Then it was workshop time.
A few pics:
A Shimpaku-
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Some refreshments-
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Oops!
A parsonnii juniper-
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We made those Jin but they were all straight. By wiring movement into them just after you strip the bark, when the wood dries, the Jin will keep the bends and curves.
And then this juniper, which was a straight and uninteresting tree, just needed some raffia and wire-
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Sweet!
Overall it was a good time; thanks to Jeff and Clif and Marty for setting it up. I hope I get to go back soon.
Back at my nursery the real work begins.
Wiring.
These are the before shots
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And this is the front as I see it:
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Give or take a few degrees.
The branches are pretty thick and to bend them I’ll need to use some raffia or….lookee here at what I have-
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It is “self-amalgamating” electrical tape, which means it only sticks to itself.
This one is 3m brand but all the other tape manufactories make something similar.
It will take the place of the raffia.
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Now we are ready for some fancy bonsai; although that looks kinda kinky.
Some heavy wire
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One more wrap, at least three I think.
An esoteric implement.
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A branch bender.
And a bit of grunting and cursing and sweating:
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For those who’ve done this, it’s not the bending that’s hard (mostly) it’s the branch staying in place. That’s the purpose of the wire. And that’s why you’ll see, a lot of times, all kind of heavy wire and a guy wire.
I got lucky here, it’s staying where I put it and I got side to side and front to back movement in the branch.
To give you an idea how much I’ve moved it-
The before:
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The after:
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Now we have something to work with.
Looking at the branches now, I’m going to remove this back one-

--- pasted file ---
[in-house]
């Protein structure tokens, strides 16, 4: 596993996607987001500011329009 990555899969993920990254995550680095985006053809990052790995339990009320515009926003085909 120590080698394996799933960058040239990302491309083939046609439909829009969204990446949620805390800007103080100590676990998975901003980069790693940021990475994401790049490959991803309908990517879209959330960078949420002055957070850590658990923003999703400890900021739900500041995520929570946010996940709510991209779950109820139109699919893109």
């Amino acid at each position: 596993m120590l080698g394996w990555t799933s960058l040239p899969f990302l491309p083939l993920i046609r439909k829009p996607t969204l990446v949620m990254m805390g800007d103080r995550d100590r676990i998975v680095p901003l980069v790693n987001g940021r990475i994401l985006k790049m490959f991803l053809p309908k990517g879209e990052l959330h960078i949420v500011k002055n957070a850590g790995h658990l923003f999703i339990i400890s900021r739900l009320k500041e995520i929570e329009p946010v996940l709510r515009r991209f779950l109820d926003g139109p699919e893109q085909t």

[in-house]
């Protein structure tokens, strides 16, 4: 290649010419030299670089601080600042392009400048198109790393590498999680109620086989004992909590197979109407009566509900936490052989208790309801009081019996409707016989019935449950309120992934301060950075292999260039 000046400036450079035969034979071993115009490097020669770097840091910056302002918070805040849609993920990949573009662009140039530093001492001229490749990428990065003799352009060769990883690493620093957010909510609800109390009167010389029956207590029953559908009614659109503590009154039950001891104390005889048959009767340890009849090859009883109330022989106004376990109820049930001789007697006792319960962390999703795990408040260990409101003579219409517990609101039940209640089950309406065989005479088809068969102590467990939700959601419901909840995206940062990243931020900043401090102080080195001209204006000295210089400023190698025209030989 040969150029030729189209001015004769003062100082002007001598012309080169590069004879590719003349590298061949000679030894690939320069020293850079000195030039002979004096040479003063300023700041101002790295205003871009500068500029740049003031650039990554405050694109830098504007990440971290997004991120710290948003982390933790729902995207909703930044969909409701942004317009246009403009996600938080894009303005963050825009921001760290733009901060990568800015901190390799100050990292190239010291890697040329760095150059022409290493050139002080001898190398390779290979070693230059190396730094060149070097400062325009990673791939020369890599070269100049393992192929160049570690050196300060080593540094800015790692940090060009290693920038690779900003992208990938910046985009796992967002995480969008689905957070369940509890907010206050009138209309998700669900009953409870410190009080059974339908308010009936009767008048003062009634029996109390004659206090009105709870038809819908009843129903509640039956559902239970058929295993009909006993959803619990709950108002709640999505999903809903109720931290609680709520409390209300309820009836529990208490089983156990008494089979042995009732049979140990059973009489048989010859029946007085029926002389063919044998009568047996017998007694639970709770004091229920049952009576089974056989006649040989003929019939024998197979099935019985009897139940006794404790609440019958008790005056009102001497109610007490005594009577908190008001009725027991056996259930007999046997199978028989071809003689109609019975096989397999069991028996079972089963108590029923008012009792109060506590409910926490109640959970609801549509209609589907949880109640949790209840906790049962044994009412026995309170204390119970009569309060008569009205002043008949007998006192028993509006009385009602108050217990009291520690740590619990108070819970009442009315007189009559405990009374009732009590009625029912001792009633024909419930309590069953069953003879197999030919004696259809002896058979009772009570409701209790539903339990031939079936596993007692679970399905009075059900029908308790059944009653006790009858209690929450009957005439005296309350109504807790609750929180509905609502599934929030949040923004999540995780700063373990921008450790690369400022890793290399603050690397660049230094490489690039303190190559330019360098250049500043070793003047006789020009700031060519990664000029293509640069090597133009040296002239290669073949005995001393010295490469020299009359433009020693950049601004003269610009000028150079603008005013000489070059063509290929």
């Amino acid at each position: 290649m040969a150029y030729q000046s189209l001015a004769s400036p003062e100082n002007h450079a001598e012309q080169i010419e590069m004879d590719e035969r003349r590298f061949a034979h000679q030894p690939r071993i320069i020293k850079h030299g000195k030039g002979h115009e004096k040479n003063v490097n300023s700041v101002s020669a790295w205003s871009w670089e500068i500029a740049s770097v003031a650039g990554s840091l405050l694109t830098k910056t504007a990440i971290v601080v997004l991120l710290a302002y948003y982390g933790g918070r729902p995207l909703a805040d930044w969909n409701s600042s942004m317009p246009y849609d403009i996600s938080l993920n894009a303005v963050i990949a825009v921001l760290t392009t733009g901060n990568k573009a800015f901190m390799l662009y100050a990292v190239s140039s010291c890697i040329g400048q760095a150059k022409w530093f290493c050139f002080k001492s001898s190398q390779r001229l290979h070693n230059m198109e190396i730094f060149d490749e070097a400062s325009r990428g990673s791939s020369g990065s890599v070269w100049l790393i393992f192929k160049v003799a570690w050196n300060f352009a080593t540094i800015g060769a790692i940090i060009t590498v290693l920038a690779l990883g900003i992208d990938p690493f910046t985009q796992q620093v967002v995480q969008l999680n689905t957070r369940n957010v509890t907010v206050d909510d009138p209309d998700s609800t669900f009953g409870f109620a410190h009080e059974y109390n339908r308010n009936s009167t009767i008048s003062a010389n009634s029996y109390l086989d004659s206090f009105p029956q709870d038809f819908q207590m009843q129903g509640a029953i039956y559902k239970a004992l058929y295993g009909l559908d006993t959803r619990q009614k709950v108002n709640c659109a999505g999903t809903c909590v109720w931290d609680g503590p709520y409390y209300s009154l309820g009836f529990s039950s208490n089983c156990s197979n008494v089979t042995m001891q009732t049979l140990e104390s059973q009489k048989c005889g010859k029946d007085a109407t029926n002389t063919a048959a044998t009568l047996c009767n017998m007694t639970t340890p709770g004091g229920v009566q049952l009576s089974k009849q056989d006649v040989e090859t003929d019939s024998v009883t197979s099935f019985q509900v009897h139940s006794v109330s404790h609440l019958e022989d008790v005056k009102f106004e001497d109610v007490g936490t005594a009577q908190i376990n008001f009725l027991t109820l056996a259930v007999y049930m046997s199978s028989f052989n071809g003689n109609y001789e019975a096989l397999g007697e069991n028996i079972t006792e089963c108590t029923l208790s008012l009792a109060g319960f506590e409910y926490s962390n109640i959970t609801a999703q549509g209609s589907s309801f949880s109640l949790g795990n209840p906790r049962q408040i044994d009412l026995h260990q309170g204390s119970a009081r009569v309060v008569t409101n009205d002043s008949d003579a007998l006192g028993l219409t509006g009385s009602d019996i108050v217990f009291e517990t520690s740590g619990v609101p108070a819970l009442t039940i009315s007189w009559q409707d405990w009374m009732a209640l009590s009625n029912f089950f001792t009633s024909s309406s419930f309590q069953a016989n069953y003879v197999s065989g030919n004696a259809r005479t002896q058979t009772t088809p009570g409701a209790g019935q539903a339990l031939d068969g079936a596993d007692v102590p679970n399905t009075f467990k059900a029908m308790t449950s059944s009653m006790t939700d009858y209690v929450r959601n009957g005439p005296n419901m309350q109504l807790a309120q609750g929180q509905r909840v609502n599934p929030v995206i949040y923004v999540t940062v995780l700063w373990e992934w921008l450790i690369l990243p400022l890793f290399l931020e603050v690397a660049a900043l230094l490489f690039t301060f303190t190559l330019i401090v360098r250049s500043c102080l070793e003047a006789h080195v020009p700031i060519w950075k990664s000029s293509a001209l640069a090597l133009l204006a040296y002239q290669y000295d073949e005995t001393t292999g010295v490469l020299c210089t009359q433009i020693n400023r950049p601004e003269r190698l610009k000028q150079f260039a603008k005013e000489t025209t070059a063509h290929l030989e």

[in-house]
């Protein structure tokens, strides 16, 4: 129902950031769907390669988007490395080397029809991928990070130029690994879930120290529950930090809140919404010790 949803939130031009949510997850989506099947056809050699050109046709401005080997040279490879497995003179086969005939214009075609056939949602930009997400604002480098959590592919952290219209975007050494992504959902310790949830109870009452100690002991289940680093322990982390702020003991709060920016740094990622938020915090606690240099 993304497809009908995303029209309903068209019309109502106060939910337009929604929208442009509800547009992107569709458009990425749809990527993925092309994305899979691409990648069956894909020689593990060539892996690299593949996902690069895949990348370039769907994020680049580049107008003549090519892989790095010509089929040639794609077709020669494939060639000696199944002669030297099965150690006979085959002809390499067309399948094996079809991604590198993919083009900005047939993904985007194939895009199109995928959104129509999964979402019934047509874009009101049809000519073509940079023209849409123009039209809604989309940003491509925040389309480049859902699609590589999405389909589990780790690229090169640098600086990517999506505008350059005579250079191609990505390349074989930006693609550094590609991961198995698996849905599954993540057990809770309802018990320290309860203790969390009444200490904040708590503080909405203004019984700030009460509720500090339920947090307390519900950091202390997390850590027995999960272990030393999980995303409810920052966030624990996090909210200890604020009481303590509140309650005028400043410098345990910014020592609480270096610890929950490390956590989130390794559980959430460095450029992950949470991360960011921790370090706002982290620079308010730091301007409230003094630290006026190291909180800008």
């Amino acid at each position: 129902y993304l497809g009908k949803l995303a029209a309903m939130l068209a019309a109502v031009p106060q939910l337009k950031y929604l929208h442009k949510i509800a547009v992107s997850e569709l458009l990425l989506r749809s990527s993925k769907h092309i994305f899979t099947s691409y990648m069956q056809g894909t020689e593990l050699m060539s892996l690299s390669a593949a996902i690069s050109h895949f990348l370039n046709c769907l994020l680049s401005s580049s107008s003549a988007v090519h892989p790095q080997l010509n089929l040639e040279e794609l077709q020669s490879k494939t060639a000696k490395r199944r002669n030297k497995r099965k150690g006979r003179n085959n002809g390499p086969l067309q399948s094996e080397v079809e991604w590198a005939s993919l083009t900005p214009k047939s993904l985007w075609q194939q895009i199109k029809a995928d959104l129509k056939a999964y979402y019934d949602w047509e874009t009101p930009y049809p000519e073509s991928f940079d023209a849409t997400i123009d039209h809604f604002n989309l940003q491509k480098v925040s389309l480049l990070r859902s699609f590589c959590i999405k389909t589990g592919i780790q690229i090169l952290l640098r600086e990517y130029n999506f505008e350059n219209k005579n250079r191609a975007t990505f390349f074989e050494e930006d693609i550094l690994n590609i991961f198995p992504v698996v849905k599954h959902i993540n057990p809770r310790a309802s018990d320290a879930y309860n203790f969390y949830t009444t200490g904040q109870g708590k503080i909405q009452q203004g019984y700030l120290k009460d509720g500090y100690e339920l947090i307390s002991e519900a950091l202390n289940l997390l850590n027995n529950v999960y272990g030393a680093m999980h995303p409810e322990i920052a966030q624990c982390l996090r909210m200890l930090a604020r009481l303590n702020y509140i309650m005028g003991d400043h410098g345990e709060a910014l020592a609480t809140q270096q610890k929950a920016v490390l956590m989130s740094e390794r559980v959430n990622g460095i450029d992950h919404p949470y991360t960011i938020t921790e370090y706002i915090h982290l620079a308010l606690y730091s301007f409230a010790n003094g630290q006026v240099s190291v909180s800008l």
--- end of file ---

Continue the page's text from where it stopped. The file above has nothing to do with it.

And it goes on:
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It’s kinda odd, and I think we could use some more Jin.
Snip!
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Some wire (about 2 hours later….)
And there’s a nice structure now:
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The top:
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Some side views:
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This sketch is how I see it filling in.
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Before:
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And after:
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It obviously needs some more growth.
To borrow some terms from another artist, this tree is at about level 3, it needs probably about 2 more stylings before refinement.
If it’s growing well I’ll do a half repot on it in January/February (I’m in Florida, don’t use my timing unless, well, you’re here too). I’ll replace the soil it’s in with bonsai soil and reduce the pot by half.
I don’t expect it to be in a bonsai pot for 3 or 4 years.
TTFN my friends.

About adamaskwhy

Visual artist specializing in bonsai, mostly.
This entry was posted in branch placement, carving, redesign, styling bonsai, wiring and tagged , , , , , . Bookmark the permalink.

4 Responses to Hollywood juniper carving and styling

  1. Mills Goodlett says:

    Great results !! I need to study your branch bender more closely. A helping hand like that would come in handy!

  2. Efi says:

    I enjoyed very much to read this great post.
    Thx Adam.